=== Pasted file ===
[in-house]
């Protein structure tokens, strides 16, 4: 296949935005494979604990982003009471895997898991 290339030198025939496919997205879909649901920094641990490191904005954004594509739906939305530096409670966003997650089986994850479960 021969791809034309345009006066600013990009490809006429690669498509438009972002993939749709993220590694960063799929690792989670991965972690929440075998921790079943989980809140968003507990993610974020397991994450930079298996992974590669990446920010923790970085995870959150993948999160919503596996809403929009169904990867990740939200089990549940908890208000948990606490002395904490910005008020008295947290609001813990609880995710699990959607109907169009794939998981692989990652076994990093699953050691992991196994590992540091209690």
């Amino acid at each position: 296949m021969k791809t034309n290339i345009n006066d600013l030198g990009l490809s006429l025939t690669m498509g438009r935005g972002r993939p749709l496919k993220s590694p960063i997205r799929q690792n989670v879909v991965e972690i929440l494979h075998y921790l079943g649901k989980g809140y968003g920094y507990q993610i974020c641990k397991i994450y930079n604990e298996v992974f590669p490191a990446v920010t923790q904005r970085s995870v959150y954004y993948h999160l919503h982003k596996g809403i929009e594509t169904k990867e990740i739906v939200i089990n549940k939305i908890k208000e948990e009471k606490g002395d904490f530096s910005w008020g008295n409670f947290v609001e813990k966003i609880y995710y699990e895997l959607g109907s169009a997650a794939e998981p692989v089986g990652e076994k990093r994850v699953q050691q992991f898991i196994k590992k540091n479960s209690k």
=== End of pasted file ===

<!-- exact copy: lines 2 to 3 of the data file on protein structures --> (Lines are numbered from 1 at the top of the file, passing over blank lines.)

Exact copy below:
């Protein structure tokens, strides 16, 4: 296949935005494979604990982003009471895997898991 290339030198025939496919997205879909649901920094641990490191904005954004594509739906939305530096409670966003997650089986994850479960 021969791809034309345009006066600013990009490809006429690669498509438009972002993939749709993220590694960063799929690792989670991965972690929440075998921790079943989980809140968003507990993610974020397991994450930079298996992974590669990446920010923790970085995870959150993948999160919503596996809403929009169904990867990740939200089990549940908890208000948990606490002395904490910005008020008295947290609001813990609880995710699990959607109907169009794939998981692989990652076994990093699953050691992991196994590992540091209690």
């Amino acid at each position: 296949m021969k791809t034309n290339i345009n006066d600013l030198g990009l490809s006429l025939t690669m498509g438009r935005g972002r993939p749709l496919k993220s590694p960063i997205r799929q690792n989670v879909v991965e972690i929440l494979h075998y921790l079943g649901k989980g809140y968003g920094y507990q993610i974020c641990k397991i994450y930079n604990e298996v992974f590669p490191a990446v920010t923790q904005r970085s995870v959150y954004y993948h999160l919503h982003k596996g809403i929009e594509t169904k990867e990740i739906v939200i089990n549940k939305i908890k208000e948990e009471k606490g002395d904490f530096s910005w008020g008295n409670f947290v609001e813990k966003i609880y995710y699990e895997l959607g109907s169009a997650a794939e998981p692989v089986g990652e076994k990093r994850v699953q050691q992991f898991i196994k590992k540091n479960s209690k």